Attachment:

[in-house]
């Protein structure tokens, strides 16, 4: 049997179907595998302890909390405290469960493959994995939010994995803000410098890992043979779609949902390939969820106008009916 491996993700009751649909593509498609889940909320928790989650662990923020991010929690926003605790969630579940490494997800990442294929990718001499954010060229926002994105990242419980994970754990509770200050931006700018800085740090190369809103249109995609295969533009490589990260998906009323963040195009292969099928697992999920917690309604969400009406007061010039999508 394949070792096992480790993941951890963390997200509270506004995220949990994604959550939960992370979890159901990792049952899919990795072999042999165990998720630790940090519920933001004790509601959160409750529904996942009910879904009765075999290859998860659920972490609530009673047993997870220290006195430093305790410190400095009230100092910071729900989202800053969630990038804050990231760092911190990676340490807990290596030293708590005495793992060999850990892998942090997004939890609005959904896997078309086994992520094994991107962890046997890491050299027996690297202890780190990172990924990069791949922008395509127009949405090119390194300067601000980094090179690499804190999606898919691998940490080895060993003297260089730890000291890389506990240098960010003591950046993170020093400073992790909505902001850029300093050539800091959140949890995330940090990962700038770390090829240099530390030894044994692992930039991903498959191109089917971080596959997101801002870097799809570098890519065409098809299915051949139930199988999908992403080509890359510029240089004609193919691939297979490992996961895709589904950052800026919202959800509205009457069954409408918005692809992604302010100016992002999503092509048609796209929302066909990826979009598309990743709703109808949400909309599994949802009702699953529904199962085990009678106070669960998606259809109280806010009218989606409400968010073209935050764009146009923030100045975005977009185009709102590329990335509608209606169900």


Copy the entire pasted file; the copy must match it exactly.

[in-house]
């Protein structure tokens, strides 16, 4: 049997179907595998302890909390405290469960493959994995939010994995803000410098890992043979779609949902390939969820106008009916 491996993700009751649909593509498609889940909320928790989650662990923020991010929690926003605790969630579940490494997800990442294929990718001499954010060229926002994105990242419980994970754990509770200050931006700018800085740090190369809103249109995609295969533009490589990260998906009323963040195009292969099928697992999920917690309604969400009406007061010039999508 394949070792096992480790993941951890963390997200509270506004995220949990994604959550939960992370979890159901990792049952899919990795072999042999165990998720630790940090519920933001004790509601959160409750529904996942009910879904009765075999290859998860659920972490609530009673047993997870220290006195430093305790410190400095009230100092910071729900989202800053969630990038804050990231760092911190990676340490807990290596030293708590005495793992060999850990892998942090997004939890609005959904896997078309086994992520094994991107962890046997890491050299027996690297202890780190990172990924990069791949922008395509127009949405090119390194300067601000980094090179690499804190999606898919691998940490080895060993003297260089730890000291890389506990240098960010003591950046993170020093400073992790909505902001850029300093050539800091959140949890995330940090990962700038770390090829240099530390030894044994692992930039991903498959191109089917971080596959997101801002870097799809570098890519065409098809299915051949139930199988999908992403080509890359510029240089004609193919691939297979490992996961895709589904950052800026919202959800509205009457069954409408918005692809992604302010100016992002999503092509048609796209929302066909990826979009598309990743709703109808949400909309599994949802009702699953529904199962085990009678106070669960998606259809109280806010009218989606409400968010073209935050764009146009923030100045975005977009185009709102590329990335509608209606169900």